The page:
Lack of care coordination and wide disparities in the cost and quality of care are pervasive problems in the U.S. health care system, perpetuated by the prevailing fee-for-service payment method. With the passage of the Affordable Care Act in 2010 and the enormous opportunities available to states to transform the health care delivery system, the accountable care organization (ACO) model is receiving increased attention for its potential to promote better value in health care spending without some of the perceived problems of past approaches. ACOs provide incentives to manage utilization, improve quality, and harness cost growth using a shared-savings model.
ACOs can take a variety of forms. Chief principles and prerequisites of the model include:
- payment reform that promotes value, including a shared-savings model based on targeted savings using a global, prospective budget;
- performance measurement using timely and accurate data that allows organizations to be accountable for quality and cost for a defined population; and
- delivery system changes that promote integrated, organized processes for improving quality and controlling costs.
- In this report, the National Academy for State Health Policy (NASHP) conducted structured interviews with national experts, including providers and state leaders, to provide a variety of perspectives on state roles in developing ACOs. Seven states—Colorado, Massachusetts, Minnesota, North Carolina, Oregon, Vermont, and Washington—are profiled. The report is intended to provide state and national policymakers with information that can stimulate further exploration. States should consider using the ACO model within their own context and resources, while national policymakers should collaborate with states and delivery system leaders to coordinate initiatives to have a farther-reaching effect. \
State Roles in Developing the Accountable Care Model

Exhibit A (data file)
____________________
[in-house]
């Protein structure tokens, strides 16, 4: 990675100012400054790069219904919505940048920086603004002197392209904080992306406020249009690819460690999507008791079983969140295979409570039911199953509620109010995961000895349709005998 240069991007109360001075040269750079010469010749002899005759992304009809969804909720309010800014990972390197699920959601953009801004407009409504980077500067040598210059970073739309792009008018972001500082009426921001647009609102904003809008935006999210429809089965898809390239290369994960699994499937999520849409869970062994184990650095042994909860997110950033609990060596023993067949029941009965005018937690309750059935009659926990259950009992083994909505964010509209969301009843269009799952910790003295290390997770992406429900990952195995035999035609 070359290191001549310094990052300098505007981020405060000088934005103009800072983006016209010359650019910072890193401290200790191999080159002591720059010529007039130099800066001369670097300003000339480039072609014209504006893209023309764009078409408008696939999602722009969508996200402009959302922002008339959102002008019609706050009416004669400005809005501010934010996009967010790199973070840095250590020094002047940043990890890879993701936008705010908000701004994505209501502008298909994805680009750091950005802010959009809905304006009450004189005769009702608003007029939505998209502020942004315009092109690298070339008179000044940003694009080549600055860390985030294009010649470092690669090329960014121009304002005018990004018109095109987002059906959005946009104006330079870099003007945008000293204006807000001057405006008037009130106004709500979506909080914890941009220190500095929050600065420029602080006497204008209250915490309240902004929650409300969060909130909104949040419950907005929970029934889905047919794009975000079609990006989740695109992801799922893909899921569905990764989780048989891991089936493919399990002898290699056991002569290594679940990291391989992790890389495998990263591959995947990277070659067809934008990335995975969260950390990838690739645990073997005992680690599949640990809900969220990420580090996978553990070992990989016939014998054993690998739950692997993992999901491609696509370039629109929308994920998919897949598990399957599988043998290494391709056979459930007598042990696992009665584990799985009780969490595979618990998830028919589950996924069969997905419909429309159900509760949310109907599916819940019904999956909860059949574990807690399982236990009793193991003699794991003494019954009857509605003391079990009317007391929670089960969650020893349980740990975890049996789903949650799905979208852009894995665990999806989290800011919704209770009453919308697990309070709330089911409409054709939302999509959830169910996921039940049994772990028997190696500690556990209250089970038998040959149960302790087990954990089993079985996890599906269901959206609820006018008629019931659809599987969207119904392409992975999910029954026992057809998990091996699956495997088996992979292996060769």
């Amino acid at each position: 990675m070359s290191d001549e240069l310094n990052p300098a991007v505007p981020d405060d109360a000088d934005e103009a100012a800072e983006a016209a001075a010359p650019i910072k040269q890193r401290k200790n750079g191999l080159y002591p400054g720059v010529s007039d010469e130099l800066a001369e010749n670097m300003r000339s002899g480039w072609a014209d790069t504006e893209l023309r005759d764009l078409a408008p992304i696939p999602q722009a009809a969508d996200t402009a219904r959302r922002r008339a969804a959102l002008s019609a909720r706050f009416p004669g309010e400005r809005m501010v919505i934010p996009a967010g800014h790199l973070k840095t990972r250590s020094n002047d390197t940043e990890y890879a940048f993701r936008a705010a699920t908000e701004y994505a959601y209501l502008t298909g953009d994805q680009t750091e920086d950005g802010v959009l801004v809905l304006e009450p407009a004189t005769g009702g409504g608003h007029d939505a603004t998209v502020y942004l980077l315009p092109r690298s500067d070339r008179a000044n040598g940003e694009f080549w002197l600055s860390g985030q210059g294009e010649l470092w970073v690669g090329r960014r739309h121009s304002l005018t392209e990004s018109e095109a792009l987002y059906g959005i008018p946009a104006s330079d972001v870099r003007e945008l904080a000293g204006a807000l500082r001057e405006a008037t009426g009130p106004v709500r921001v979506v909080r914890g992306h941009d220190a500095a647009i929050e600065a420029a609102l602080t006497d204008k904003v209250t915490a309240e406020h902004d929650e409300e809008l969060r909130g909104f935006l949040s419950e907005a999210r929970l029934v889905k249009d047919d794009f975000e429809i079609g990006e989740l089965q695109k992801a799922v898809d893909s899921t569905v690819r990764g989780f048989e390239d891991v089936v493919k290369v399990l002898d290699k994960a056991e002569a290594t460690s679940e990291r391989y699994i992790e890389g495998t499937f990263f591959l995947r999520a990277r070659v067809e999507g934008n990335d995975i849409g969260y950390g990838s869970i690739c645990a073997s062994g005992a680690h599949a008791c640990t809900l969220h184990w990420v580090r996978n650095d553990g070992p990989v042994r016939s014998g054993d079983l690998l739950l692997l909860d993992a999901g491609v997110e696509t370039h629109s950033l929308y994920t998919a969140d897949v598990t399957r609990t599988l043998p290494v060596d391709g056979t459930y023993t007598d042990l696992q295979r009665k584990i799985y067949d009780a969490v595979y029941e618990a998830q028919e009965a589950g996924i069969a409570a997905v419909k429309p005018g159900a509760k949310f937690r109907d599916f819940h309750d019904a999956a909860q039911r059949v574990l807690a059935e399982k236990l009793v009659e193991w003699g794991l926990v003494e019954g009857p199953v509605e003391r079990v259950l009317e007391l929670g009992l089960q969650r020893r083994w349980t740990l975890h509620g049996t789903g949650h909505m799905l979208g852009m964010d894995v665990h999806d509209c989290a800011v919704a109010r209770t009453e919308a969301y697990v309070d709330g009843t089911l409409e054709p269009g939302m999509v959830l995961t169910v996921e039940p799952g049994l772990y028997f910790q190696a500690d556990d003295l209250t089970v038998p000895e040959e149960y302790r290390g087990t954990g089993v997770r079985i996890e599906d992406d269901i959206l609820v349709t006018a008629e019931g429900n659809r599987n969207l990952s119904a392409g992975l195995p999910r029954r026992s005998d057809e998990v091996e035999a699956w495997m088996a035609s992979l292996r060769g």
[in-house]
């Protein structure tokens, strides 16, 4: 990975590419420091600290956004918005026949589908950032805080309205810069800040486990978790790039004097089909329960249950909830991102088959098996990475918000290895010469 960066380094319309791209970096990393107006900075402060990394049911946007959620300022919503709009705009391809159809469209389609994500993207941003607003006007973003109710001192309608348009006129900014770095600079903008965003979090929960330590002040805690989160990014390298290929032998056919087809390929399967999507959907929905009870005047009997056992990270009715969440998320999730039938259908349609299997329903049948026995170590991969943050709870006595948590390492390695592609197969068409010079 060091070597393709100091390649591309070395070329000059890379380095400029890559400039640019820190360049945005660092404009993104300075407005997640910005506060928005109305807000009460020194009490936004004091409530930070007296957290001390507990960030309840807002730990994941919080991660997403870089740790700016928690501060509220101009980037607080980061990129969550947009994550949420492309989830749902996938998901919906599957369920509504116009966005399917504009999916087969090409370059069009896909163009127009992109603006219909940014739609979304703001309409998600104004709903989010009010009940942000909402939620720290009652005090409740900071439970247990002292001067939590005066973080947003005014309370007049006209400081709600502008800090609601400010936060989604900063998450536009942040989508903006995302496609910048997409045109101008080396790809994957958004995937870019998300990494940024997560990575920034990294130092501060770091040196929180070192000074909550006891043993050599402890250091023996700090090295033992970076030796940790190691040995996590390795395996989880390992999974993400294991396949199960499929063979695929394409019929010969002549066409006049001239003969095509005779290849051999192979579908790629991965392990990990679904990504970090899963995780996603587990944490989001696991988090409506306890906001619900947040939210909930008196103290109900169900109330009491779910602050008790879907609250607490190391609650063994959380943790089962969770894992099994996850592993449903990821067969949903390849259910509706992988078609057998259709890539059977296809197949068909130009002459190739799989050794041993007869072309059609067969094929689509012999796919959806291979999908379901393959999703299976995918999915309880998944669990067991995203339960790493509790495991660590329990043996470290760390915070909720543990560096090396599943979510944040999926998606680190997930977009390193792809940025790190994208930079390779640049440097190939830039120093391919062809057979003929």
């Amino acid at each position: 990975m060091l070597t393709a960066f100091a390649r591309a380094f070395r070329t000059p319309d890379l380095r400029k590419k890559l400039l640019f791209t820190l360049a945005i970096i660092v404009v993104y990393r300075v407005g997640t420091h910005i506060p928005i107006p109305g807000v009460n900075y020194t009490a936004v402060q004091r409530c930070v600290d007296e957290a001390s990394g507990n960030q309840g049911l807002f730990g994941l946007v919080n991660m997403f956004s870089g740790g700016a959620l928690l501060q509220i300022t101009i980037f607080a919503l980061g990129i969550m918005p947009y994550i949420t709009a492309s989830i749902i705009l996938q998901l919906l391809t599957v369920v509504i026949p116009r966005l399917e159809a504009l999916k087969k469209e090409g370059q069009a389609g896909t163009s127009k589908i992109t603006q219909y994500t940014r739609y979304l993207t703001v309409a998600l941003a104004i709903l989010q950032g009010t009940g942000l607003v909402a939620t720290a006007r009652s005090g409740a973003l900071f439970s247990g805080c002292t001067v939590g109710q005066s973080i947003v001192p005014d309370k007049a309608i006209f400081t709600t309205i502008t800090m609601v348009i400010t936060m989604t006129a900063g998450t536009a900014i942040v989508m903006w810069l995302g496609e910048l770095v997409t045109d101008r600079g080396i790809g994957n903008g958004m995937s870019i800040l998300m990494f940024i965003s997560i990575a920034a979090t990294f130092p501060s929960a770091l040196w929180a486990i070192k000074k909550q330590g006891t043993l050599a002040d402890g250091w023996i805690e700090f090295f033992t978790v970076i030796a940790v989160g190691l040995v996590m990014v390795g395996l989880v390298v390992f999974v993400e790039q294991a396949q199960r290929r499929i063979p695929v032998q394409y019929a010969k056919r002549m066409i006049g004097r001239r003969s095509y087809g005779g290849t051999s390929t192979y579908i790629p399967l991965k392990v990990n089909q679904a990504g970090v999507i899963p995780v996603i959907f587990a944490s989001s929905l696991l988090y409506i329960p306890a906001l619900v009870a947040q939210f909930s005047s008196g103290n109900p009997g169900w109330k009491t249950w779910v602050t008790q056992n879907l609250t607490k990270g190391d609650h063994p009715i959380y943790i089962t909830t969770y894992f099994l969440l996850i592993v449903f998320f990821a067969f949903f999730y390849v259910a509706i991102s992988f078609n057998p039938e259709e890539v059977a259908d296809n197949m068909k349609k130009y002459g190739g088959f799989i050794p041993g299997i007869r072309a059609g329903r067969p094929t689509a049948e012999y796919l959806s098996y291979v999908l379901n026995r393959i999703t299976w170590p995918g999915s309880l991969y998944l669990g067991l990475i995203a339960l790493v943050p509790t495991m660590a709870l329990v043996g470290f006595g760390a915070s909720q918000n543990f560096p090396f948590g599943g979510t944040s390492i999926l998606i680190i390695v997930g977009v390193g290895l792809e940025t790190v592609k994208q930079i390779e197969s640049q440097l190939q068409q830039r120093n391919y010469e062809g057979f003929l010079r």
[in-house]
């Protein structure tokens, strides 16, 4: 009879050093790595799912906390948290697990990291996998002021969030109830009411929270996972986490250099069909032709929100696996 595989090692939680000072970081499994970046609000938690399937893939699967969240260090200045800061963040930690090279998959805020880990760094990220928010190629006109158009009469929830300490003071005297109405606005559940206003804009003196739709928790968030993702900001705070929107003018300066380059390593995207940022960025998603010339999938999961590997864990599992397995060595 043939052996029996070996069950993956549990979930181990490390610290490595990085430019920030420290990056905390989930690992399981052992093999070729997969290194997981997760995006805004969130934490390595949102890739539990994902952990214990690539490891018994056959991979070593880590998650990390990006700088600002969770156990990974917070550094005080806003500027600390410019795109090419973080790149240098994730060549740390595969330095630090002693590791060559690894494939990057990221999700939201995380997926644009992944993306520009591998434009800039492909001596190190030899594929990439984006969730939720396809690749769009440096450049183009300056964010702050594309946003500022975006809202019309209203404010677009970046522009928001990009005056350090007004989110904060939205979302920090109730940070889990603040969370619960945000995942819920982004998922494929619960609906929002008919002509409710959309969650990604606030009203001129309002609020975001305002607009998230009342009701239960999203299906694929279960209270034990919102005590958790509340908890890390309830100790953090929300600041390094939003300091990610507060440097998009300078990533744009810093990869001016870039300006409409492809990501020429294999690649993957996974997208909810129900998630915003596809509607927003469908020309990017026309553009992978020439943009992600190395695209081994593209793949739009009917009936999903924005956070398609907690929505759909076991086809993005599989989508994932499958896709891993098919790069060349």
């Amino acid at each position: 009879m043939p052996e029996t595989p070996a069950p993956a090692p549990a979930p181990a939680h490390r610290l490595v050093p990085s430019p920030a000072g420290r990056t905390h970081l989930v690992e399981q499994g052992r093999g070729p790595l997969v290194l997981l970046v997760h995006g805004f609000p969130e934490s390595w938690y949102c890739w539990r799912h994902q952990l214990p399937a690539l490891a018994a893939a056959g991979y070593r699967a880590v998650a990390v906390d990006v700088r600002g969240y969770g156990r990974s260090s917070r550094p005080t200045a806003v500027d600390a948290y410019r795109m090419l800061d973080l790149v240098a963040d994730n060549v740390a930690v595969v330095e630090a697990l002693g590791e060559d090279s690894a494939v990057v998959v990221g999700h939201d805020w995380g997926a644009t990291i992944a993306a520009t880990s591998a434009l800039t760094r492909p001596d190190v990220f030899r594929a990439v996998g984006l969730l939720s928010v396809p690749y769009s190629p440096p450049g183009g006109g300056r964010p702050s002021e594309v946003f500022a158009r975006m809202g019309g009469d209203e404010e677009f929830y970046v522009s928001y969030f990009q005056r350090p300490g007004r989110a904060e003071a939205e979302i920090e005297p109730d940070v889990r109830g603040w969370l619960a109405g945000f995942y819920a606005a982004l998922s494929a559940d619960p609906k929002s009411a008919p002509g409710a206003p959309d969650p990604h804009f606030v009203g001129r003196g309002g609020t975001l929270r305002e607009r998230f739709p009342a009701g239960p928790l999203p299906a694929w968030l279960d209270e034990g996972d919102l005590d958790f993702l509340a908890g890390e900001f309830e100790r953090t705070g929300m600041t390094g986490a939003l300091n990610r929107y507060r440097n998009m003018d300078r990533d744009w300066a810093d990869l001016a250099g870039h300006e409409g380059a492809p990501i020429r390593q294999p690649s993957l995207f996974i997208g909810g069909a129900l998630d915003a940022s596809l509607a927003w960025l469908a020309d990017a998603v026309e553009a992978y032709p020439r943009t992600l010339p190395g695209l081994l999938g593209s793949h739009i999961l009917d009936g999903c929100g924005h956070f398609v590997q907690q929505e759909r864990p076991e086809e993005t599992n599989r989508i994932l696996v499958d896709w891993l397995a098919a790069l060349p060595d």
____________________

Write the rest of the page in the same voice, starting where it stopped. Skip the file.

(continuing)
States have an important role to play in the development of the model. States are highly motivated to work on value, and at the same time, have significant infrastructure, unique levers, and extensive expertise to bring to the discussion. NASHP research indicates that state activity correlates roughly with five key components of the ACO model, as follows:
- designing and promoting new payment methods;
- accountability measures;
- identifying and promoting systems of care; and
- supporting a continuum of care and the medical home model.
Data. States are providing leadership and specific funding to develop new data capabilities. In particular, states are developing multipayer databases to assist in the collection and analysis of health care data across payers. With recent funding the American Recovery and Reinvestment Act of 2009 (ARRA), states are at the forefront of health information technology (health IT) and health information exchange (HIE) development. States are leaders in building new infrastructure to collect and exchange data. This data infrastructure can be leveraged to support accountability and payment reform.
Designing and promoting new payment methods. States have an essential and unique role in convening stakeholders to talk about ACO development. Critical discussions among providers and payers in forming an ACO may run afoul of antitrust law. States are uniquely positioned to bring groups of providers and payers together under the “State Actions” doctrine to facilitate these discussions. In addition, pilot testing and other funding initiatives by states promote ACO payment innovation. States have enacted legislation and provided some funding for pilots that explore a variety of ACO payment models. Others are designing pilots as part of a broader health reform strategy already under way.